Greece hiring migrants from MENA 'to carry out illegal pushbacks' to Turkey: HRW

Greece hiring migrants from MENA 'to carry out illegal pushbacks' to Turkey: HRW
Greece hired migrants to illegally push asylum seekers back to Turkey on the promise that they would give them travel documents after completing a certain period of work, Human Rights Watch has revealed in a new report.
3 min read
08 April, 2022
Some of the migrants hired by Greece appear to be of Middle Eastern and South Asian descent [Getty]

Greece has hired migrants, some of apparent Middle Eastern and South Asian descent, to execute their cruel policy of pushbacks, Human Rights Watch said on Friday. 

In an explosive new report '"Their Faces Were Covered": Greece’s Use of Migrants as Police Auxiliaries in Pushbacks', the rights group documented several testimonies from Afghans forced to return to Turkey from Greece by people who spoke Arabic and South Asian languages. 

One of the interviewees, a former commander in the Afghan army, said a Pakistani man ferrying a boat back to Turkey told him that in exchange for three months' work, Greece would allow him to move freely. 

 “There can be no denying that the Greek government is responsible for the illegal pushbacks at its borders, and using proxies to carry out these illegal acts does not relieve it of any liability,” said Bill Frelick, refugee and migrant rights director at HRW.

The rights organisation interviewed 26 Afghan migrants and asylum seekers, 23 of whom were pushed back from Greece to Turkey across the Evros River between September 2021 to February 2022. 

They said Greek authorities detained them with little food or water for no more than 24 hours. Some claimed they were beaten by who they believed were Greek police.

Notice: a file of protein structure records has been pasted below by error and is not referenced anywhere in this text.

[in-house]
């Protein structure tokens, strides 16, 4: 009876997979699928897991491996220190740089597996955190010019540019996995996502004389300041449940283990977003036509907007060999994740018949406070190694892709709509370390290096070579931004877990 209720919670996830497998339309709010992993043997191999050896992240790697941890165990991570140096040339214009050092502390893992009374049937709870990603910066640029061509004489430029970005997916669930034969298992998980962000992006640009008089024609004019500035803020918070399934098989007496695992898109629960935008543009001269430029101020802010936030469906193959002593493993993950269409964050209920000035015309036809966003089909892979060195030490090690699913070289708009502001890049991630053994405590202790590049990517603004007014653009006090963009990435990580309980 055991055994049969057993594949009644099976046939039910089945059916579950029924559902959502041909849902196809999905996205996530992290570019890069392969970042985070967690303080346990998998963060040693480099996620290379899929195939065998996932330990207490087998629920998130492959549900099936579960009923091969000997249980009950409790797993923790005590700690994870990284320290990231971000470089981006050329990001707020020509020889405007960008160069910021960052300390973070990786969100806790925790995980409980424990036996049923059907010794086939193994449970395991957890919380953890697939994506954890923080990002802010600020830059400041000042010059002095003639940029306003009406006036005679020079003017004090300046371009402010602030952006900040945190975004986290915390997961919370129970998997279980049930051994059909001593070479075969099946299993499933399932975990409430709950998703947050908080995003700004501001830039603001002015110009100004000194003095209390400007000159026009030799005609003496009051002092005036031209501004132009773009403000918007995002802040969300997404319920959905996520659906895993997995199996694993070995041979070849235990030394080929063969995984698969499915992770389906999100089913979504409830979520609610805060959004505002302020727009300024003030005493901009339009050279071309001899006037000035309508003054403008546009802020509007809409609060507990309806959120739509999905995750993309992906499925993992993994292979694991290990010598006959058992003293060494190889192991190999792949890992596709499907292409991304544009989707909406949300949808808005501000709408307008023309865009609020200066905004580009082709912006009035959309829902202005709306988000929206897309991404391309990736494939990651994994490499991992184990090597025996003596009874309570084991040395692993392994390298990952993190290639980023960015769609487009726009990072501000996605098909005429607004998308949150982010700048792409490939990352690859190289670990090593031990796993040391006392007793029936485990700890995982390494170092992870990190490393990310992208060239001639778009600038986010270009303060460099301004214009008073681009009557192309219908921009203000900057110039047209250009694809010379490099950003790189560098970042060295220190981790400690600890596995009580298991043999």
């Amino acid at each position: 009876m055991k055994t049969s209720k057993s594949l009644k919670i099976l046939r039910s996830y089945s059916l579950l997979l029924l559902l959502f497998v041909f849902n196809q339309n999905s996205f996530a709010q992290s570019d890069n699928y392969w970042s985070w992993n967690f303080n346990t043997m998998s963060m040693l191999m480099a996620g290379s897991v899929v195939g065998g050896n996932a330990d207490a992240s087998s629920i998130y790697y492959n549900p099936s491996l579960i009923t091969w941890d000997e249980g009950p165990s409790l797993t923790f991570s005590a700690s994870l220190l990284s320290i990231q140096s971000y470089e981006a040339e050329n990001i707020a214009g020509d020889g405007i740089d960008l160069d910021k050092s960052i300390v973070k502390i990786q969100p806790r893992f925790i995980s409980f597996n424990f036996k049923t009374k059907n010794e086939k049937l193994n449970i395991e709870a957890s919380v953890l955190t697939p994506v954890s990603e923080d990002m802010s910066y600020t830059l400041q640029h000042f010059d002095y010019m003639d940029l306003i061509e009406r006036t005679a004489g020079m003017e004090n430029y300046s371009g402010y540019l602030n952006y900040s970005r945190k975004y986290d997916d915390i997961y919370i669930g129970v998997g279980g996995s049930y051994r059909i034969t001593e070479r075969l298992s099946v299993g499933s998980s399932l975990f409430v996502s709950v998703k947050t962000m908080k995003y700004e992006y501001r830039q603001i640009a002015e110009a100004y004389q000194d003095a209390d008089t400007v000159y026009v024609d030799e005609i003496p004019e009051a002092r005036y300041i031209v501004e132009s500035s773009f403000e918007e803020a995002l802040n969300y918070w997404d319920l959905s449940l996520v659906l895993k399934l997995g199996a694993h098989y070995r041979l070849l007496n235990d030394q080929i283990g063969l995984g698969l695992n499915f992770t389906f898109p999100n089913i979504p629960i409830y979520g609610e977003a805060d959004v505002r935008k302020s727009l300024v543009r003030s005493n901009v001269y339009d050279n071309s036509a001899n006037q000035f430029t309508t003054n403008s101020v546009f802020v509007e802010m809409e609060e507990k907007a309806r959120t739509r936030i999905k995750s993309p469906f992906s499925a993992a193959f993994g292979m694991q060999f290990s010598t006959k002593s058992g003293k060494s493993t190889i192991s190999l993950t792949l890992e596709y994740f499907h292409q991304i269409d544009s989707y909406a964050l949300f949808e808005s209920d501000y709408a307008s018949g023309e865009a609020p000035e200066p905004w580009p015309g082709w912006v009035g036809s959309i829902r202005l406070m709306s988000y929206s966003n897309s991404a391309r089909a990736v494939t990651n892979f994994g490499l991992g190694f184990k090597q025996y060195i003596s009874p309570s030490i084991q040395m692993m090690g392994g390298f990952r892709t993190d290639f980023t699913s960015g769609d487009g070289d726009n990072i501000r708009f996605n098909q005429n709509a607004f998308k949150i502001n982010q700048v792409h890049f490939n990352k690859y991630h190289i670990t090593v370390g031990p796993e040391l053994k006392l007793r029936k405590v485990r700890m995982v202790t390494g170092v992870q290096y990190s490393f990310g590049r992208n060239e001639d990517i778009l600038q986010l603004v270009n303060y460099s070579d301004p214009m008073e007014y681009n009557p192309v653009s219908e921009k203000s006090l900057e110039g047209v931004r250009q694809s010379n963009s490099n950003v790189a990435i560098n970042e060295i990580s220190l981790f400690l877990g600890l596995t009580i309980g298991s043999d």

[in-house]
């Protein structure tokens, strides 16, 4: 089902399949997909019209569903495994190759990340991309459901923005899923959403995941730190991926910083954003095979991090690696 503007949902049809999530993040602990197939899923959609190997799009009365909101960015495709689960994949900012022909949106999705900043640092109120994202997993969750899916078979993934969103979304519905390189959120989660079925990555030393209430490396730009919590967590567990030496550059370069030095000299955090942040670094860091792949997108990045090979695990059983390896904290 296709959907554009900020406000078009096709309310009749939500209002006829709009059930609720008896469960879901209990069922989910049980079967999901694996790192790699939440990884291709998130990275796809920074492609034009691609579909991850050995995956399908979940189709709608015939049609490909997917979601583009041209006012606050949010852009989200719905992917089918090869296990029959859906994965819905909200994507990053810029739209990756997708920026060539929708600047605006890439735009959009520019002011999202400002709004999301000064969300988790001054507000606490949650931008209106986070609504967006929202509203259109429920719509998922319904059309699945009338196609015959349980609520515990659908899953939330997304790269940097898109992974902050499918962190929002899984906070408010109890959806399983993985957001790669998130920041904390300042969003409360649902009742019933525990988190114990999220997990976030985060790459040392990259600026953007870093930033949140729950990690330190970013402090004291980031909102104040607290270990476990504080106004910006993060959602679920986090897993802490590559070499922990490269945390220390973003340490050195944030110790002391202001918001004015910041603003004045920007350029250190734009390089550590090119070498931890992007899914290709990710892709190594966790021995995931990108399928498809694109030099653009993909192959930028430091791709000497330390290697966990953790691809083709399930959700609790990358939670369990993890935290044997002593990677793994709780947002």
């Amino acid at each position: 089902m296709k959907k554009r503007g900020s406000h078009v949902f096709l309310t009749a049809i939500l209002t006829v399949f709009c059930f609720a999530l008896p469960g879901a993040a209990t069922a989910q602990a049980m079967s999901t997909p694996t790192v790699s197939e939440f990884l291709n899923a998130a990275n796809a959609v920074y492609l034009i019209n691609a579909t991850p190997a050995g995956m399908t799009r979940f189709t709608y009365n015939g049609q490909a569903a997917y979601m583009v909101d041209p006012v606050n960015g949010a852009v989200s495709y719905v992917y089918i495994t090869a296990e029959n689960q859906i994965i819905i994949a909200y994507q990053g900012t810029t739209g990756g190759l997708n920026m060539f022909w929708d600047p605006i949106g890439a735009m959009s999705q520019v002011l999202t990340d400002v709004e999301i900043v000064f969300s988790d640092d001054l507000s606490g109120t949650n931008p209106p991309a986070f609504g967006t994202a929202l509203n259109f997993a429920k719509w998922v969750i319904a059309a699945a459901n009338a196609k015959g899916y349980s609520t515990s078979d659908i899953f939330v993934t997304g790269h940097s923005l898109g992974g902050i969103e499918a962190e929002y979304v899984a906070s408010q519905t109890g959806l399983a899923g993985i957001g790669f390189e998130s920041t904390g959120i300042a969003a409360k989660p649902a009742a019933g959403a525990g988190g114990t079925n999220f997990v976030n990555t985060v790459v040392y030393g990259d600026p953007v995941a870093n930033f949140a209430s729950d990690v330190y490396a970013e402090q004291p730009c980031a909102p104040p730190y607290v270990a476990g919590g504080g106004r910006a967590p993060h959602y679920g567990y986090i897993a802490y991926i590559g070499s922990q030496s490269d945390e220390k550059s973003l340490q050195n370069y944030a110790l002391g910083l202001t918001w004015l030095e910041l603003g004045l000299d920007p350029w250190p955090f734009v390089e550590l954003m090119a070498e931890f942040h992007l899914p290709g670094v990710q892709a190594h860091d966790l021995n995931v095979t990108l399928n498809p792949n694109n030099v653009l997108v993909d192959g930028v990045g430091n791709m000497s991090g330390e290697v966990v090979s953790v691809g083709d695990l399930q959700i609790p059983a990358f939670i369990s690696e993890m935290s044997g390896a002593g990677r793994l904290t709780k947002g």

Then, the Afghans said, they were handed to masked men, who forced them onto small boats and back to the Turkish side. Three people spoke to the men ferrying the boats who said they were migrants employed by the Greek police. 

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Rights groups including HRW and Amnesty International have documented a de facto policy of pushbacks - which are illegal under international law - from Greece to Turkey. 

However, Greek authorities repeatedly denied such tactics have taken place, labelling claims of their use as “fake news” or “Turkish propaganda”.

The New Arab contacted the Greek Embassy in London for comment on these allegations, but they did not respond by the time of publication. 

Major General Dimitrios Mallios, chief of the Aliens & Border Protection Branch in Hellenic Police Headquarters, denied the allegations, HRW said.

There are some 12,000 refugees and asylum seekers in Greece, many of whom fled from war-torn countries in the Middle East via Turkey, according to the International Rescue Committee. 

Around half a million Afghans fled their homeland in 2021 following the Taliban’s resurgence and fall of Kabul.